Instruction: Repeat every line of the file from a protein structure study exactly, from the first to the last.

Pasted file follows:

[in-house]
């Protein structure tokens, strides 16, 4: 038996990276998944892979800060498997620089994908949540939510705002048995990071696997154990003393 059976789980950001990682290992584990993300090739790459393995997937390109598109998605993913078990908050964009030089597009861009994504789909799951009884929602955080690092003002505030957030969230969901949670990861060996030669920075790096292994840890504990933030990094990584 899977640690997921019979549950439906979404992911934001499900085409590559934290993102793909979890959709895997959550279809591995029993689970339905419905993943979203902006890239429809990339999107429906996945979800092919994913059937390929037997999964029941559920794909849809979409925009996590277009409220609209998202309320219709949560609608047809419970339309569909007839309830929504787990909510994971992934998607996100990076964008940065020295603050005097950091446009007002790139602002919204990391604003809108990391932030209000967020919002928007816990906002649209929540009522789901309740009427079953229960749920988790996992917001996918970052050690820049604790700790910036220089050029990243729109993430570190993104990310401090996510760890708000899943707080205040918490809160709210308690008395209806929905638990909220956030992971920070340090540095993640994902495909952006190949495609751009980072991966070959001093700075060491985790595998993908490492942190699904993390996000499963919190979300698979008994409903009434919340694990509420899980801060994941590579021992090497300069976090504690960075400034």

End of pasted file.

[in-house]
């Protein structure tokens, strides 16, 4: 038996990276998944892979800060498997620089994908949540939510705002048995990071696997154990003393 059976789980950001990682290992584990993300090739790459393995997937390109598109998605993913078990908050964009030089597009861009994504789909799951009884929602955080690092003002505030957030969230969901949670990861060996030669920075790096292994840890504990933030990094990584 899977640690997921019979549950439906979404992911934001499900085409590559934290993102793909979890959709895997959550279809591995029993689970339905419905993943979203902006890239429809990339999107429906996945979800092919994913059937390929037997999964029941559920794909849809979409925009996590277009409220609209998202309320219709949560609608047809419970339309569909007839309830929504787990909510994971992934998607996100990076964008940065020295603050005097950091446009007002790139602002919204990391604003809108990391932030209000967020919002928007816990906002649209929540009522789901309740009427079953229960749920988790996992917001996918970052050690820049604790700790910036220089050029990243729109993430570190993104990310401090996510760890708000899943707080205040918490809160709210308690008395209806929905638990909220956030992971920070340090540095993640994902495909952006190949495609751009980072991966070959001093700075060491985790595998993908490492942190699904993390996000499963919190979300698979008994409903009434919340694990509420899980801060994941590579021992090497300069976090504690960075400034």